Dot 4.7 out of 5 based on 0 ratings. 20 reviews.
Guest More than 1 year ago
On the surface, this book appears to encourage the budding artist who thinks his/her talent is not adequate. But it is much more- it is a voice for all those square pegs in round holes, who have gifts to give, but believe those gifts to be insufficient or incorrect. I recommend this book for ALL ages - this would make a great high school or college graduation gift. Note the dedication - to a 7th grade math teacher, not an art teacher. We should all listen to that someone in our lives who believes in who we are and what we can become.
Artinnj More than 1 year ago
I love this book. I am an art teacher and have used it to help children get "unstuck" and to create a cooperative atmosphere.
Guest More than 1 year ago
This book reveals the character of a WISE teacher!
Anonymous More than 1 year ago
Hi, its me again... look, i just want to know how beautiful that book is and how i can teach from it... maybe even i might learn something!!
Anonymous More than 1 year ago
Anonymous More than 1 year ago
Anonymous More than 1 year ago
Anonymous More than 1 year ago
Anonymous More than 1 year ago
dhender More than 1 year ago
Dot offers a refreshing look into a child's mind and helps them to build their own self-esteem. When the art teacher shows the children that anything can be art they start to see things in different perspectives. Classroom teachers can use this book to open children eyes and see that they can do anything and that it will be special.
Anonymous More than 1 year ago
Anonymous More than 1 year ago
Anonymous More than 1 year ago
Anonymous More than 1 year ago
Guest More than 1 year ago
This is a charming story about a girl who doesn't want to try being encouraged to try and succeed. Great at reinforcing the 'try and do your best' attitude!
Guest More than 1 year ago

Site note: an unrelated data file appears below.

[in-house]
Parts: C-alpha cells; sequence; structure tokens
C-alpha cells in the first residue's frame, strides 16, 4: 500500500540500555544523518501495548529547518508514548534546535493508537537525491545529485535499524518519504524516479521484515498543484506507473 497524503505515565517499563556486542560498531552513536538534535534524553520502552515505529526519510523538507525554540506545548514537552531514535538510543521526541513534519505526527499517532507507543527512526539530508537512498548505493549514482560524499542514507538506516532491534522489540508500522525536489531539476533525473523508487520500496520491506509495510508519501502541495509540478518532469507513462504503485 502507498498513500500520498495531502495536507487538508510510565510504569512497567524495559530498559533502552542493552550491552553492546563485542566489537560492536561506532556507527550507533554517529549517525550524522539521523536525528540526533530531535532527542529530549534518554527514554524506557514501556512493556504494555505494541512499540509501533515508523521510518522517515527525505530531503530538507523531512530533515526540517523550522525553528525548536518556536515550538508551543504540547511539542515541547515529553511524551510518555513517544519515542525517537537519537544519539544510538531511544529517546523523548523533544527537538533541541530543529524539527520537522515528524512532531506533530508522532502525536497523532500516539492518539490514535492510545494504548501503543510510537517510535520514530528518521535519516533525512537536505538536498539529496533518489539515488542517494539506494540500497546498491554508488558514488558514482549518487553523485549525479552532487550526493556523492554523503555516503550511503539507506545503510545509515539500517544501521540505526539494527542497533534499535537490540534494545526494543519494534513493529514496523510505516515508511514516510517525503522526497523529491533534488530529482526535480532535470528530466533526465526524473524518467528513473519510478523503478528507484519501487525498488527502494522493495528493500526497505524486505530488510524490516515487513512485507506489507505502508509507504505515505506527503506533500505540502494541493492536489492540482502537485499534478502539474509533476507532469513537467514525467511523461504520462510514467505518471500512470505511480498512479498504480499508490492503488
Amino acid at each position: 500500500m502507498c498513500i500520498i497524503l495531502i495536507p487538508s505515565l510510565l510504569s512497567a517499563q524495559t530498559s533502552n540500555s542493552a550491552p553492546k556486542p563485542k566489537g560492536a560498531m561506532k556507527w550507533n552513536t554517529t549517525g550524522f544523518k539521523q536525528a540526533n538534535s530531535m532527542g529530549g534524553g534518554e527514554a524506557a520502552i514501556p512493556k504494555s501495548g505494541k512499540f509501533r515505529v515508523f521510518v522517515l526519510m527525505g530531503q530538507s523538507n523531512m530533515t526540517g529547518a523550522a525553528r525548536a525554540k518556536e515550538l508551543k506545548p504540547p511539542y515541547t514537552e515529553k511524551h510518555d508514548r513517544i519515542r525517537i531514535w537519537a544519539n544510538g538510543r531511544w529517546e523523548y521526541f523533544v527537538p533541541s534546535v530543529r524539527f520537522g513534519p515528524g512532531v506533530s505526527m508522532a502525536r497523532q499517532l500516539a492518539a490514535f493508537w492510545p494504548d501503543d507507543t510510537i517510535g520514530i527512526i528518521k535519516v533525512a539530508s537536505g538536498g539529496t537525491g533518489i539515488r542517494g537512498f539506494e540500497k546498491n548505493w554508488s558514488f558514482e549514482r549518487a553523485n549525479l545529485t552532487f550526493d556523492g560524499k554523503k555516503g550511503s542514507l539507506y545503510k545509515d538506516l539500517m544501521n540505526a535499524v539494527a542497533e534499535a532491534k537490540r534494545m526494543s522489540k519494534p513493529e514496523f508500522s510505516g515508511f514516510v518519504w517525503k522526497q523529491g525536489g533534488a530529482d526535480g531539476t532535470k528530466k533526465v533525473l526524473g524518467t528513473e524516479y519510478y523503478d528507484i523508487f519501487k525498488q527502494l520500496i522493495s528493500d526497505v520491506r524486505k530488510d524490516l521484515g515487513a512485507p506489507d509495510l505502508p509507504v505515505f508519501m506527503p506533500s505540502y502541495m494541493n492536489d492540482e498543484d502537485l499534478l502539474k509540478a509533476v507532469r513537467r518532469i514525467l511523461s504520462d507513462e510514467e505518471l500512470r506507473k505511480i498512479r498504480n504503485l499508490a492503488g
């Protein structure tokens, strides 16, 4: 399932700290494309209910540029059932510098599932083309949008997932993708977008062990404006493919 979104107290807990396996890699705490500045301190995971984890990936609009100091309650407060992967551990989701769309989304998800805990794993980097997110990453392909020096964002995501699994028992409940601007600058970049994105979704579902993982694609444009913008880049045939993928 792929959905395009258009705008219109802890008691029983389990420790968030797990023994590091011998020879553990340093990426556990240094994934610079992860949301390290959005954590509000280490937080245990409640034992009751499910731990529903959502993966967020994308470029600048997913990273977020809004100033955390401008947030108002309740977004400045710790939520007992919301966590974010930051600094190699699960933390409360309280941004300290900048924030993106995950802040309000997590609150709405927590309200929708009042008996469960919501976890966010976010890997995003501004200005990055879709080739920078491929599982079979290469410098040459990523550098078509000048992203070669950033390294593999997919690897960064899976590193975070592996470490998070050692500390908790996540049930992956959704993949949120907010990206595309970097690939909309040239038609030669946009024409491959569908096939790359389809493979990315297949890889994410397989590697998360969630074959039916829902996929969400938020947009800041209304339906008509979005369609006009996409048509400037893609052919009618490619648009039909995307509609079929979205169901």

Absolutely beautiful and gentle way to show children (and adults) that not only is ANYTHING possible, but that ANYTHING can be great depending on how you look at it. The artwork is like the story, it is simple, but proves the point clearly. My favorite children's book!
CocoaGA More than 1 year ago
Ordered this book for some "graduates" to PreK last spring and decided I had to have it for my class library too. The book arrived in time to use it for the annual Dot Day celebration Sept 15. The experience was incredible. My three to four year olds "got it" and were totally into trying any aspect of art that day. The book has been a wonderful jumping off point and has almost eliminated the "I can't" so common at this age. If you teach 3 -4's you have to have this book
Guest More than 1 year ago
In addition to all the praise other reviewers have given, the artwork is enchanting. So simple, reminiscent of Shel Silverstein. This book is loved by my 2 year-old and my 42 year-old (husband!) alike.
Guest More than 1 year ago
I am studying to get my degree in Elementary and Special Education and in my literacy method class our instructor read us this book. This book can be used as a motivator for any child who uses those famous words 'I can't' because it shows the child how one girl feels she cannot draw and how she becomes an 'artist'. This is one book that I will definately have in my classroom library.
Guest More than 1 year ago
My Child Development teacher read this book in class last night and I just had to add it to my library. It is such an inspirational piece of work. I am looking forward to purchasing other books by this author. This book will forever change how I look at a child's artwork.